Australia’s hopes of an instant Davis Cup success on clay have received a major boost with Japan’s top-ranked player, Go Soeda, yet to arrive in Brisbane.
He flies in to Brisbane Thursday morning – just 30 hours before the qualifying tie kicks off at Pat Rafter Arena on Friday afternoon.
Soeda’s 11th-hour arrival, after he returned from a challenger tournament victory in Ecuador via Japan, leaves his team with a major selection headache.
Japan captain Eiji Takeuchi says he will wait until he sees how the world number 155-ranked player looked before choosing his two singles players for Friday’s opening battles.
Already without their best player, Kei Nishikori, who is coming back from injury and opted to focus on preparing for the French Open, the visitors may now be forced to line up against Lleyton Hewitt and Peter Luczak with their second-stringers.
Australian captain John Fitzgerald will announce his singles selections before Thursday’s draw but Hewitt is a certainty and world number 71 Luczak is expected to tip out Carsten Ball.
After seeing his players rush to Brisbane last week, Fitzgerald was stunned by Soeda’s travel schedule which he believes will negate his current form.
“It’s interesting,” he said. “All I can do is get our boys ready and we feel that they are.
“(Soeda) is probably in pretty decent form but who knows – maybe that’s cancelled out when you fly from there to Japan and then down.
“That’s a lot of flying and it’s across time zones and when you get in a day before that’s a big ask and then to get on to a different surface and play five sets.
“And especially when we expect him to play doubles as well.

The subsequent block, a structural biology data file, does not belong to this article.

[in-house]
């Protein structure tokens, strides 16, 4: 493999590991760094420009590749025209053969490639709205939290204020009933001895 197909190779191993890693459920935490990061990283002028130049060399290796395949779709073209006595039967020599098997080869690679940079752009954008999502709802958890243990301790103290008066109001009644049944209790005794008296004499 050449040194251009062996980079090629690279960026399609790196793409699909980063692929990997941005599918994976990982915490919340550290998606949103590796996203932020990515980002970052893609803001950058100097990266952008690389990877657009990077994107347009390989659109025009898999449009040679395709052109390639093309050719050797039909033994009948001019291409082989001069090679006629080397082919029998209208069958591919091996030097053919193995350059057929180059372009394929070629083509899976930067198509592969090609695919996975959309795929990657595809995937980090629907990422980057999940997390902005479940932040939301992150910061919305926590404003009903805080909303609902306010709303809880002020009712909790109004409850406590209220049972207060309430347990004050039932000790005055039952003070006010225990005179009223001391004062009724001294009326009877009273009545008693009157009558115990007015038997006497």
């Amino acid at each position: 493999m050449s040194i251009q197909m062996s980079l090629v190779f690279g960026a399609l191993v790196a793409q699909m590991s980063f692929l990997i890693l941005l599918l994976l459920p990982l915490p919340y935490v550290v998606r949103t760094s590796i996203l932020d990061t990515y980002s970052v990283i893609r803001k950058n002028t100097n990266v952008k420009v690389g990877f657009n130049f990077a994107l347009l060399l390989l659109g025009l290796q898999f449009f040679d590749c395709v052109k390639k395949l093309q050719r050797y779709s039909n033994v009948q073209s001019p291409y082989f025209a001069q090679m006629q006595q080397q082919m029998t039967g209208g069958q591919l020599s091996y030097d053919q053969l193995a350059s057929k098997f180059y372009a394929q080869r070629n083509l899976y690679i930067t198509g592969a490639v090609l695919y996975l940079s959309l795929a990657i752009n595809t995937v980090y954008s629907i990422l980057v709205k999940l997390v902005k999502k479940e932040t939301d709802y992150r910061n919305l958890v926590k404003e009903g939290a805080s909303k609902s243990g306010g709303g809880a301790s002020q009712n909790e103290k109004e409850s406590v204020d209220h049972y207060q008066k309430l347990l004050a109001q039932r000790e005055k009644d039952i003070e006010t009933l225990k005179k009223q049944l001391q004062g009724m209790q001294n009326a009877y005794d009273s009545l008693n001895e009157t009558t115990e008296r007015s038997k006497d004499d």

“That’s a big ask for anybody and we’re glad it’s not our problem.”
World number 193 Yuichi Sugita is sure to be one of Japan’s singles players while Tatsuma Ito and Takao Suzuki would be called on if Soeda is overlooked for first-day action.
Tennis Australia chose clay due to Japan’s lack of play on the surface, as well as Luczak’s proficiency on the red dirt.
The last time a Davis Cup tie was held in Brisbane was almost a decade ago, on a temporary grass court at QEII Stadium, which had previously been branded a potato field by Russian Yevgeny Kafelnikov in the 1999 semi-final.
Pat Rafter Arena’s temporary clay court is receiving far better reviews following six days of practice.
“It’s a low-bouncing clay court but that’s normal for a temporary court and it’s holding up really well,” said Fitzgerald. “The court is not breaking up at all so I think it’s going to be a good court
“We’ve played on courts in Europe where clay is their specialty and we’ve played on some ordinary courts there – this appears to be a lot better than the majority there.”